Professor Hevina Dashwood in the Department of Political Science has received Brock University’s 2020 Ontario Undergraduate Student Alliance (OUSA) Teaching Excellence Award.
“Every year, the Brock University Students’ Union (BUSU)’s provincial advocacy group, OUSA, awards the OUSA Teaching Excellence Award to an educator from each of its member institutions,” says Niveditha Sethumadhavan, who recently completed her tenure as Vice-President, External Affairs at BUSU. “After a University-wide survey, Professor Dashwood was recognized as the 2020 Teaching Excellence Award Winner for her dedication to, and her excellence in, educating students.”
Dashwood, who has been honoured previously in 2012 and 2016, says she was delighted by the unexpected news.
“Each time, it’s been a huge surprise and very thrilling,” she says. “I love that it’s a completely student-initiated award.”
The recognition affirms that Dashwood’s student-centred teaching approach is working. She describes how her teaching journey has led away from the methods by which she herself was taught and toward the development of a more active learning process for students.
“The fact that Brock is institutionally very supportive of excellence in teaching has had a huge impact on me,” says Dashwood, noting her gratitude to the many people who have been supportive of her transition to experiential learning and group-based activity learning.
Dashwood, who first came to Brock in 2002, can still remember standing in front of large lecture classes and finding them to be “an absolutely terrifying experience.”
“For a long time, I would just see this large group of students en masse,” she says. “I realized that what I need to be striving to do is to get to know the students as individuals and try to get a sense of where they’re coming from.”
Seeing her own children reach university age helped Dashwood in this process, building her appreciation for a student’s life outside the classroom.
“I interact with students in their capacity as students, but I think it was important to me to recognize and understand them as individuals as well — not that I get to know all of them in a large lecture class — but to try to be able to be empathetic and think a bit more about where they’re coming from,” says Dashwood. “I try to convey that I see them as individuals, even within a large class, that I care about them and want to support them in their learning.”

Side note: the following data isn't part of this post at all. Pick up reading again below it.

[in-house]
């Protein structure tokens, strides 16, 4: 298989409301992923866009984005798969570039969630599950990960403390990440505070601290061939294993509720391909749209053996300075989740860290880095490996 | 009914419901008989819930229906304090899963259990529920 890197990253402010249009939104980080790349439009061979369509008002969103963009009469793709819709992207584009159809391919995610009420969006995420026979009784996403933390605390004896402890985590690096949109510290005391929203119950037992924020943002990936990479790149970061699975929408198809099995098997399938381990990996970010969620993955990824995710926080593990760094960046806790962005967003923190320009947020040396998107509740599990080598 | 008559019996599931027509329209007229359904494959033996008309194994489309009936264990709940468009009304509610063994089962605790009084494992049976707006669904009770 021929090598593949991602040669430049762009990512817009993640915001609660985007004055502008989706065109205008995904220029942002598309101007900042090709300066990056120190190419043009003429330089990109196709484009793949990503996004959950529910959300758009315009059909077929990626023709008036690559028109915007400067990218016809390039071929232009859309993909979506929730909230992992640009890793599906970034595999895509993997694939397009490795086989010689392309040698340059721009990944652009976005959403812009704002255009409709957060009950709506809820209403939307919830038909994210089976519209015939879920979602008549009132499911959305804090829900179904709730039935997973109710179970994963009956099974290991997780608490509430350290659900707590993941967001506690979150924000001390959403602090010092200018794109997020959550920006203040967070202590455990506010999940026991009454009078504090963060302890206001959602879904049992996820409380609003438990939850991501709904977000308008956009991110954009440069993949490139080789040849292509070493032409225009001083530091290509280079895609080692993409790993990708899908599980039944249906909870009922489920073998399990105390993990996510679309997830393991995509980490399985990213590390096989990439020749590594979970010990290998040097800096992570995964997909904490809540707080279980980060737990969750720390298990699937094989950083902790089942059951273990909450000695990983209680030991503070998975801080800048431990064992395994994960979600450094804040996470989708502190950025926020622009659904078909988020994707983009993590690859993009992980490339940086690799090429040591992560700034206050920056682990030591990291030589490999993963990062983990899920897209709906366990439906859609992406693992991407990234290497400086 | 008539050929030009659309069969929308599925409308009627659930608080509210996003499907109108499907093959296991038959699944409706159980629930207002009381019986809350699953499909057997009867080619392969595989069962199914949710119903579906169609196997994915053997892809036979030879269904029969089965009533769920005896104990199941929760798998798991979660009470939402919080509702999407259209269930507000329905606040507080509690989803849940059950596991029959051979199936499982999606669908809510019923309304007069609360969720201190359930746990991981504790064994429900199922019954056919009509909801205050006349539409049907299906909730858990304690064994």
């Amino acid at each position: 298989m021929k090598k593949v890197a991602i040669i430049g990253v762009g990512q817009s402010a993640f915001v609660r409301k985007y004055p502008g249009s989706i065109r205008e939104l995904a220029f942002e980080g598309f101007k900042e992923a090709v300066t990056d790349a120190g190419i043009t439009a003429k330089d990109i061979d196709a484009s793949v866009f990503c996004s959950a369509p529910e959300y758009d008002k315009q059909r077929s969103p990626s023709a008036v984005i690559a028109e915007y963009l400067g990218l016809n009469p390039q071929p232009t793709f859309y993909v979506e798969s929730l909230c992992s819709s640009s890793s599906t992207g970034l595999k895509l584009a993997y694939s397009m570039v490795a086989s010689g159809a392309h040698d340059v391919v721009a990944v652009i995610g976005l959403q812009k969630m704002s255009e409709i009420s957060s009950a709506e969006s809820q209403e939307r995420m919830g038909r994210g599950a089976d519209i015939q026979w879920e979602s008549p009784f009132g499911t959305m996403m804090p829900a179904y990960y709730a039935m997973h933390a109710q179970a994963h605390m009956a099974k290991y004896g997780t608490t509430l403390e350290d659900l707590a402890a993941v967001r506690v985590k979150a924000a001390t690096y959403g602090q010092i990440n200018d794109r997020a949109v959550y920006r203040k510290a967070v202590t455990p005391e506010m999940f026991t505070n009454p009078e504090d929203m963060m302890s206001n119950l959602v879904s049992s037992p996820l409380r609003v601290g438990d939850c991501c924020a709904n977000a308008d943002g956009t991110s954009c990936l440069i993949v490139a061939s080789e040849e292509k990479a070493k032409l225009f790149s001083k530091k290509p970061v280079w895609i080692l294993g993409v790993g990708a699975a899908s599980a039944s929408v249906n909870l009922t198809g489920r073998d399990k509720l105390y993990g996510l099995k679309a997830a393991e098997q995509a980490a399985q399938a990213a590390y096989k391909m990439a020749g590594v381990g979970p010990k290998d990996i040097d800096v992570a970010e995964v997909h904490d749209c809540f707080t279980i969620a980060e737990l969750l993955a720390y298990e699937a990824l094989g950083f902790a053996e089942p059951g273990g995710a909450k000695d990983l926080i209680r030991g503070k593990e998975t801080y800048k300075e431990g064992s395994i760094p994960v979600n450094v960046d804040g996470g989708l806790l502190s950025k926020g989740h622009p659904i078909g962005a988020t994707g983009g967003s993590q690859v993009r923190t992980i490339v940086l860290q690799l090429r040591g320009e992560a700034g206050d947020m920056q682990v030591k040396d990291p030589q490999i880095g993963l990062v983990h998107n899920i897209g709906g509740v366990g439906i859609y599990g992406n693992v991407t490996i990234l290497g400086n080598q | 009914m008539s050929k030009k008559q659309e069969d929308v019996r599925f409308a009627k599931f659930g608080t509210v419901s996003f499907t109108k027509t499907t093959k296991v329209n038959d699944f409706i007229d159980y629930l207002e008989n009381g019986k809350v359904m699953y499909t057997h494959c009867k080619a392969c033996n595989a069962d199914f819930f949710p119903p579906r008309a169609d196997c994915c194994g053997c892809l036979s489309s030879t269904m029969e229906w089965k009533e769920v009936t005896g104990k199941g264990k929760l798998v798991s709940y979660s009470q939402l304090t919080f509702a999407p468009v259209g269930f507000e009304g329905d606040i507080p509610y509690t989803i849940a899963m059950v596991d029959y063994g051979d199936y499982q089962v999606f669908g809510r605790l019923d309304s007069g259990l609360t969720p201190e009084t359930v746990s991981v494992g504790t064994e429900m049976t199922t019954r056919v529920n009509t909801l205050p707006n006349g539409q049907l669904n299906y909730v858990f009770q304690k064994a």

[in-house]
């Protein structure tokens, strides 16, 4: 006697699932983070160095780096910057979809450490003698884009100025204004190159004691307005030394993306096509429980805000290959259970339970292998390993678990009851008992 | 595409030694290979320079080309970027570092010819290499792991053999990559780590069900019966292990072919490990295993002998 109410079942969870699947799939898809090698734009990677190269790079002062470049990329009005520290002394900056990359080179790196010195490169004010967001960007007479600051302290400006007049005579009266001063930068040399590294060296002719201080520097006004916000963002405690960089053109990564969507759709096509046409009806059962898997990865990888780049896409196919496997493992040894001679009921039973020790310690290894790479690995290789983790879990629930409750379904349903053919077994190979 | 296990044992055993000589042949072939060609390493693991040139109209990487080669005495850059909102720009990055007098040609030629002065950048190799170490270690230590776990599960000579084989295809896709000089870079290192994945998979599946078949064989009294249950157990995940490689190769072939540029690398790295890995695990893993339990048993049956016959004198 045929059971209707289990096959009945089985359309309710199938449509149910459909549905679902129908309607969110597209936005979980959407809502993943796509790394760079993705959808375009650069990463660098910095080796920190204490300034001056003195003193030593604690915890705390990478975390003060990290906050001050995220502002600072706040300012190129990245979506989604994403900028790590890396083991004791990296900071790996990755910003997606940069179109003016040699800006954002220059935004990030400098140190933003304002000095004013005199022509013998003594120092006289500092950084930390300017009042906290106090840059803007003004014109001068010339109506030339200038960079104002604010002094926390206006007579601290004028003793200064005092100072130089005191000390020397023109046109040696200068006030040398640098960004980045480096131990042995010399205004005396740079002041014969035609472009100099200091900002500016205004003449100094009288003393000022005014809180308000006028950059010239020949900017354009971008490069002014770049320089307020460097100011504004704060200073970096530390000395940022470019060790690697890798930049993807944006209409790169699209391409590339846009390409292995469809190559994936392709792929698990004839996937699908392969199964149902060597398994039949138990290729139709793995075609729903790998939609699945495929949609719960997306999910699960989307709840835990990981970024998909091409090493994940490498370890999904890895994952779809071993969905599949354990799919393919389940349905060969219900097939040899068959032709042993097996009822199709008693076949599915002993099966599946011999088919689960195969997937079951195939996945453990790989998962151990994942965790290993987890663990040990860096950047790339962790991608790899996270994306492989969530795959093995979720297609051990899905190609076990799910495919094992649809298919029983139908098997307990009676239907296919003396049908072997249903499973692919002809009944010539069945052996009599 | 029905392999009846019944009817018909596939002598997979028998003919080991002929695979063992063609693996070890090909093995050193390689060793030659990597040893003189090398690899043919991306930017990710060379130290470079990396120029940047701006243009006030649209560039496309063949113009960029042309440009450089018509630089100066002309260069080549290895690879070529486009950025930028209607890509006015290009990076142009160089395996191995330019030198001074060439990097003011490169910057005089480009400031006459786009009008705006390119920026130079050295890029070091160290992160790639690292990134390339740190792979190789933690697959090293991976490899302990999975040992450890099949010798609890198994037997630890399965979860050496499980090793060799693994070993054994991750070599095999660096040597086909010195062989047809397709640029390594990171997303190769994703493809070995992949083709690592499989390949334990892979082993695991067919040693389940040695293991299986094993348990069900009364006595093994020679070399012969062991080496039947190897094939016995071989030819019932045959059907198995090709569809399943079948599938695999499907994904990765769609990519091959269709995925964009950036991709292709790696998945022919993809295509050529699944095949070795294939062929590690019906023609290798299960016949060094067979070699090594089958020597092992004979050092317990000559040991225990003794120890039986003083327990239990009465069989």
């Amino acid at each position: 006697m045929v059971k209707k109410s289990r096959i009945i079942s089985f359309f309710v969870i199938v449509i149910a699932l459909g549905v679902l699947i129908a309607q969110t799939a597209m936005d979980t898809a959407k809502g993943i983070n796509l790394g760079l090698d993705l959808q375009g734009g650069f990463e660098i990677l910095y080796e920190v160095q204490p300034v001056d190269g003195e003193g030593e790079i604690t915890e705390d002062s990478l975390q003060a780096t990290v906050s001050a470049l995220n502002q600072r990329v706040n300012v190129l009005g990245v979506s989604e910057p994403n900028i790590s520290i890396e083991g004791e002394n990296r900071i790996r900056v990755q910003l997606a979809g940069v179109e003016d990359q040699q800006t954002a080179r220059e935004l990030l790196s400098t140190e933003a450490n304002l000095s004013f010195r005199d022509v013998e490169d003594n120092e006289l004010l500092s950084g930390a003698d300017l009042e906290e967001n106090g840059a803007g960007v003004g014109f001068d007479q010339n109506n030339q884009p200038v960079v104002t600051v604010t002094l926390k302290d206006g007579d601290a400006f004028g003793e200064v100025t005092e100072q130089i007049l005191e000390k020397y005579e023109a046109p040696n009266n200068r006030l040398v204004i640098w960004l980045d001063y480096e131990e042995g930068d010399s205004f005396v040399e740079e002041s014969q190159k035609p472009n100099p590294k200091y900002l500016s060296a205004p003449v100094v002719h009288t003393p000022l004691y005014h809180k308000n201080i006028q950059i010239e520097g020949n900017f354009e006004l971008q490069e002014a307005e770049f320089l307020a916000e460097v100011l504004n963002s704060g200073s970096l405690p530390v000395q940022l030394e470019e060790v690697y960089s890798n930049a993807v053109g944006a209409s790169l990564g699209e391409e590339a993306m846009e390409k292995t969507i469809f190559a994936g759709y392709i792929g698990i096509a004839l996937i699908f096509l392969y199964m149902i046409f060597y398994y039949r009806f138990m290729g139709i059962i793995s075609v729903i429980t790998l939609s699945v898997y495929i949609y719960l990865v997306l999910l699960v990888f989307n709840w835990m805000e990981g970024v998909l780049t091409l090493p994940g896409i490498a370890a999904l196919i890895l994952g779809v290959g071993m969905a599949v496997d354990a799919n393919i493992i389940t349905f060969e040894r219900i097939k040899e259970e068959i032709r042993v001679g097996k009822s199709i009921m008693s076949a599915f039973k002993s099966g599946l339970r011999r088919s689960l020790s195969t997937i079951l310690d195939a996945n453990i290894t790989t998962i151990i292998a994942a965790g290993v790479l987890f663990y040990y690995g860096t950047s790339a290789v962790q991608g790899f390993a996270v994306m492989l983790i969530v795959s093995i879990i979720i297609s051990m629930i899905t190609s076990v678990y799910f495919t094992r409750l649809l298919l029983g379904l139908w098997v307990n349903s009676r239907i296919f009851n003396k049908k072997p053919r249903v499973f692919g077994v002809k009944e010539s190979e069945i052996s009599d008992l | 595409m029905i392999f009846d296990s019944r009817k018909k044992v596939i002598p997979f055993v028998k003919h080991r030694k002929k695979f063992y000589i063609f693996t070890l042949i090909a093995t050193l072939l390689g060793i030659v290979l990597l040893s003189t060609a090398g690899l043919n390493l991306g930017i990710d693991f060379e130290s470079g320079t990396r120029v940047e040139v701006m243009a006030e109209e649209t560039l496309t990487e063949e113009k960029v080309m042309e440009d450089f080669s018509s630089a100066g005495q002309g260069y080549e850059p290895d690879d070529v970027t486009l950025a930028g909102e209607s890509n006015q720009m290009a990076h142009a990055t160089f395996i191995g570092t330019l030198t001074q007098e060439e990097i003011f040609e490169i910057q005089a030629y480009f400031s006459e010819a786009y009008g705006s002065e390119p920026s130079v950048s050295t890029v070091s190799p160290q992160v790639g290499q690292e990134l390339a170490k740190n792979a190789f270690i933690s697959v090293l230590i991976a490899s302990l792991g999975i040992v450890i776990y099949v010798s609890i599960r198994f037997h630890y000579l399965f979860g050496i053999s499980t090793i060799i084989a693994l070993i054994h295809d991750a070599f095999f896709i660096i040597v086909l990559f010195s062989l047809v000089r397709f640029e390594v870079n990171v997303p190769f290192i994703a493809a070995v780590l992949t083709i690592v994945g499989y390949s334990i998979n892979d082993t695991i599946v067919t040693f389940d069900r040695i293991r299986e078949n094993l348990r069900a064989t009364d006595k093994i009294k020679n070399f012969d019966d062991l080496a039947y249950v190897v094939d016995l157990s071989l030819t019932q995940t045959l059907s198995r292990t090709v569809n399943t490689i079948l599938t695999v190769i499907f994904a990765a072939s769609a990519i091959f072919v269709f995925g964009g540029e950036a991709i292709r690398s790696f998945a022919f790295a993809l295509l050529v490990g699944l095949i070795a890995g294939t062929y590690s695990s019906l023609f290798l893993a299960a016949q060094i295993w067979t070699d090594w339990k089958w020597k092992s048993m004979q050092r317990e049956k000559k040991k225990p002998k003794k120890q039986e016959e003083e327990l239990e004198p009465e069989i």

Making this shift helped Dashwood “change the channel” and begin “thinking very broadly about the starting point from which I undertake this hugely enormous responsibility of teaching.”
With a renewed focus on student experience, Dashwood began to devote more time to helping students understand learning outcomes and expectations, both in terms of their coursework and in terms of the skills being developed for use in future careers.
Inspired by students in the Department of Political Science who embraced Model United Nations debating, she began to explore more experiential content in her classes to demonstrate how skills and knowledge might be applied in different contexts, which requires some creative thinking for a specialist in international relations.
“I had an opportunity to think about how I could have students take part in activities, especially group activities, that would allow them to apply some of the concepts and challenges covered in the course,” says Dashwood. “I’ve worked really hard to try to bring out the best of what group projects can do in terms of enhancing collective learning and ensuring that students are lifting each other up in the process.”
Dashwood adds that the shift has been rewarding for her, as well, because her observations and assessments of students in small groups help her support them in other ways, such as providing references on job applications.
“I would often get asked if the student works well with a team, and I’d be scratching my head,” Dashwood says. “What I really have found powerful with these group projects is that now, when I get requests from prospective employers, I’ve got a concrete example that I can refer to.”
Dashwood credits her evolving teaching approaches, from building her student-focused approach to developing experiential learning to incorporating her own research in the classroom, with keeping her engaged with her teaching, and believes the students benefit from that.
“There’s no end point with teaching, and any university professor knows this,” she says. “One is constantly trying to improve and make what one does more impactful for students. They’re the reason we’re here, so that’s the driving force behind my efforts to make a difference.”
The award ceremony, normally hosted by OUSA in the spring to honour recipients from all member institutions, has been postponed until further notice due to physical distancing measures.